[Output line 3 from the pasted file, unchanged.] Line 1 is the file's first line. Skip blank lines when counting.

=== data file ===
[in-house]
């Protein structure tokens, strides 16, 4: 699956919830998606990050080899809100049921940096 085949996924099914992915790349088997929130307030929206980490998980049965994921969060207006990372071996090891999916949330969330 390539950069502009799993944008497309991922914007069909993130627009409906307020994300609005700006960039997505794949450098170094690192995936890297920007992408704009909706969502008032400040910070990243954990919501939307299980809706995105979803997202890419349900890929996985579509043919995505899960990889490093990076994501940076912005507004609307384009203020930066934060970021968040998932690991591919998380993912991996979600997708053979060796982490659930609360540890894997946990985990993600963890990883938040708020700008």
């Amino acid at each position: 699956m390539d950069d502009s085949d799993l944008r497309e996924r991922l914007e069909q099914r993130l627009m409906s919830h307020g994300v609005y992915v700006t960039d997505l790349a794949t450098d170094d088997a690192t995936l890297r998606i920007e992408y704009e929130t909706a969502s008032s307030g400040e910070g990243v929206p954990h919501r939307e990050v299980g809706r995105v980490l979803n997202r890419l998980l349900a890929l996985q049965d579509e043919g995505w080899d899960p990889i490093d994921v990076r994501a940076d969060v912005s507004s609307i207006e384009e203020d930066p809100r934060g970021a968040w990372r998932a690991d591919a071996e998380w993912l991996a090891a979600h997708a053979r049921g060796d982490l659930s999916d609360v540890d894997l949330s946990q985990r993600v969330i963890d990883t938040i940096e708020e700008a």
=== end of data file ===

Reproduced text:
């Amino acid at each position: 699956m390539d950069d502009s085949d799993l944008r497309e996924r991922l914007e069909q099914r993130l627009m409906s919830h307020g994300v609005y992915v700006t960039d997505l790349a794949t450098d170094d088997a690192t995936l890297r998606i920007e992408y704009e929130t909706a969502s008032s307030g400040e910070g990243v929206p954990h919501r939307e990050v299980g809706r995105v980490l979803n997202r890419l998980l349900a890929l996985q049965d579509e043919g995505w080899d899960p990889i490093d994921v990076r994501a940076d969060v912005s507004s609307i207006e384009e203020d930066p809100r934060g970021a968040w990372r998932a690991d591919a071996e998380w993912l991996a090891a979600h997708a053979r049921g060796d982490l659930s999916d609360v540890d894997l949330s946990q985990r993600v969330i963890d990883t938040i940096e708020e700008a």